Asante imposes strict limitations upon the activities of foreign traders within its territory. The Europeans are confined to small areas around their castles and forts on the coast. The kola markets are on the north bank of the Volta River, which the Hausa traders are not permitted to cross. In order to consolidate its control of the kola trade routes, Asante invades Dagbon, first in 1744 and again in 1772. It stations a consul in Yendi, the Dagomba capital, to ensure delivery of an annual tribute. The tribute comprises so many sheep and goats, so many pieces of cotton cloth and so many of silk cloth; and 500 slaves. Asante concedes that none of the slaves will be Dagomba. So every year the Ya Na, the Dagomba ruler, sends out raiding parties to capture slaves for delivery to Kumase. Many of the captives are Konkomba. Nandzi, later to be known as Ama, is one.
The labour of slaves makes a substantial contribution to the Asante economy. However the slavery practised by the Asante differs so fundamentally from the chattel slavery of the Europeans, that it hardly makes sense to use the same word for the two practices. In Asante, slaves are absorbed into the population within a generation and became all but full citizens. Indeed Asante law encourages integration by prohibiting the public disclosure of the origins of any citizen.
By the end of the eighteenth century Asante has established political supremacy over the territories that comprise most of modern Ghana and east-central and south-eastern Cote d'Ivoire. It is a sophisticated, complex and wealthy state. It maintains large monetary reserves including its treasury's Great Chest, which when full contains some 200,000 oz., say 5 or 6 tons, of gold.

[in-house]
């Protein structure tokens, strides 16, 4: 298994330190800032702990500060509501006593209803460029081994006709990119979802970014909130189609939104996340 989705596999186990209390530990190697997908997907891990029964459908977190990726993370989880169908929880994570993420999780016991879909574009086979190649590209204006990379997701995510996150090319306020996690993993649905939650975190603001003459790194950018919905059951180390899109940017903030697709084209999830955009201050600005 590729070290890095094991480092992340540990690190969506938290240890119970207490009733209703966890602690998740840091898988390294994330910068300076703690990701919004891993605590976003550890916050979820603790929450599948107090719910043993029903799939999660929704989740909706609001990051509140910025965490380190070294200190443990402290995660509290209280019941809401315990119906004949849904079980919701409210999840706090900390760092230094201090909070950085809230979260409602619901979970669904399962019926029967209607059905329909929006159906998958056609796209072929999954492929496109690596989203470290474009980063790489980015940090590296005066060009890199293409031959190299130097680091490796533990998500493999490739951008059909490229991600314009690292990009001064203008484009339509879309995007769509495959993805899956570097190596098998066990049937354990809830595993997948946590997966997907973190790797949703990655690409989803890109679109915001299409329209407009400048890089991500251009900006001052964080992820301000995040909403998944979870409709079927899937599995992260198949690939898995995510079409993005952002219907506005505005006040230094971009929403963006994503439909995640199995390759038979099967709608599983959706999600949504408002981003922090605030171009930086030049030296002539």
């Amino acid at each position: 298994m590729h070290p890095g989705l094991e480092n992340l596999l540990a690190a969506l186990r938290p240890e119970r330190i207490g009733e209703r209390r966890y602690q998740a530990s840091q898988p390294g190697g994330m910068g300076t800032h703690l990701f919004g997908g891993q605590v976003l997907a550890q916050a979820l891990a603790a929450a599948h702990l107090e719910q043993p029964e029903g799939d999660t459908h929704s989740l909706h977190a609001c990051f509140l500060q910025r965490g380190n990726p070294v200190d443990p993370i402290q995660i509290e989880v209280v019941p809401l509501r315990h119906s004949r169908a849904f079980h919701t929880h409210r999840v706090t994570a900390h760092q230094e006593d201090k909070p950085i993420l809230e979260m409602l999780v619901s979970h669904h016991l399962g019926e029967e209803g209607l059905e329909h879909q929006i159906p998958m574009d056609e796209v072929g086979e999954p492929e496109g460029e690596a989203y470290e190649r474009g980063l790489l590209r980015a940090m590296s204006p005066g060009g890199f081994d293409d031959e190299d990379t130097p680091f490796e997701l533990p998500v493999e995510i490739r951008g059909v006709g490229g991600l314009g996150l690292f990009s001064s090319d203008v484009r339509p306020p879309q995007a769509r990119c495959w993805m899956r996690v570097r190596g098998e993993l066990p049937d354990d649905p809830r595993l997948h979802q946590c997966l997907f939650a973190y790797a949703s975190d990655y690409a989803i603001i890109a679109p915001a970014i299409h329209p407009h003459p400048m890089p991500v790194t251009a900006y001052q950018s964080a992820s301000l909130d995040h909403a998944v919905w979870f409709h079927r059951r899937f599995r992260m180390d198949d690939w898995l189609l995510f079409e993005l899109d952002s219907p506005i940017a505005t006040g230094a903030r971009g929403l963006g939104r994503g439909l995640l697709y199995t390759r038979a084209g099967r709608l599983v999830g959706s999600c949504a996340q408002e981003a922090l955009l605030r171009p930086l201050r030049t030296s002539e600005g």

Europe and Africa
It is instructive to consider some aspects of the state of Europe at this time, the last quarter of the eighteenth century. Britain, emerging as the pre-eminent power, serves as an example.
In 1775 George III signs an order releasing from bondage the women and children, many of them younger than eight years old, who work in British coal and salt mines in conditions not much removed from slavery. The following year the British Parliament debates (and rejects) the first motion to outlaw slavery in Britain and her colonies. Another 32 years are to pass before the slave trade is outlawed and yet another 27 before the practice of slavery itself becomes illegal.
In Britain at this time, Roy Porter tells us, criminals are publicly whipped, pilloried, and hanged; until 1777 Jacobites' heads are spiked on Temple Bar. In 1800 there are some two hundred capital offences in England. Many specify death for small-scale theft such as pick-pocketing goods worth more than a shilling. The penalty for poaching is often transportation.
The British seldom bathe. Before cottons become cheap, clothes are difficult to wash; children in particular are often sewn into theirs for the duration of the winter. The use of underclothes is recent and not widespread. Chamber pots are provided in the dining-room side-boards of the wealthy, to save interrupting the conversation of the gentlemen. Food hygiene is no better than personal hygiene. The streets are full of the excrement of humans and horses. This is a world lit by candles and rush-lights.
There is not a single bathing establishment in London in 1800. By way of contrast, Thomas Astley, writing in 1745 of the ‘Gold Coast Negroes, their Persons, Character and Dress’, says: “They are very careful in washing their bodies morning and evening, and anointing them with palm-oil.”